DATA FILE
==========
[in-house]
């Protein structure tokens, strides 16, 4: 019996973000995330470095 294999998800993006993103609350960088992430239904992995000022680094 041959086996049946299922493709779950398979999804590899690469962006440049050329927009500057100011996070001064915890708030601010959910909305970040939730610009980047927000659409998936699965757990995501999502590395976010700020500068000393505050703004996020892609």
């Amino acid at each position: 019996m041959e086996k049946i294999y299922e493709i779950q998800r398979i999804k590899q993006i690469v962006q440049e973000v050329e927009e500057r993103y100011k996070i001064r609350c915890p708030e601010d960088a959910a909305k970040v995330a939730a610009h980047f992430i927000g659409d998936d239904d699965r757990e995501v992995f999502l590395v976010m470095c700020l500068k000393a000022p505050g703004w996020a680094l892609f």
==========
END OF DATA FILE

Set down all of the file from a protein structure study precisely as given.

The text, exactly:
[in-house]
């Protein structure tokens, strides 16, 4: 019996973000995330470095 294999998800993006993103609350960088992430239904992995000022680094 041959086996049946299922493709779950398979999804590899690469962006440049050329927009500057100011996070001064915890708030601010959910909305970040939730610009980047927000659409998936699965757990995501999502590395976010700020500068000393505050703004996020892609």
């Amino acid at each position: 019996m041959e086996k049946i294999y299922e493709i779950q998800r398979i999804k590899q993006i690469v962006q440049e973000v050329e927009e500057r993103y100011k996070i001064r609350c915890p708030e601010d960088a959910a909305k970040v995330a939730a610009h980047f992430i927000g659409d998936d239904d699965r757990e995501v992995f999502l590395v976010m470095c700020l500068k000393a000022p505050g703004w996020a680094l892609f």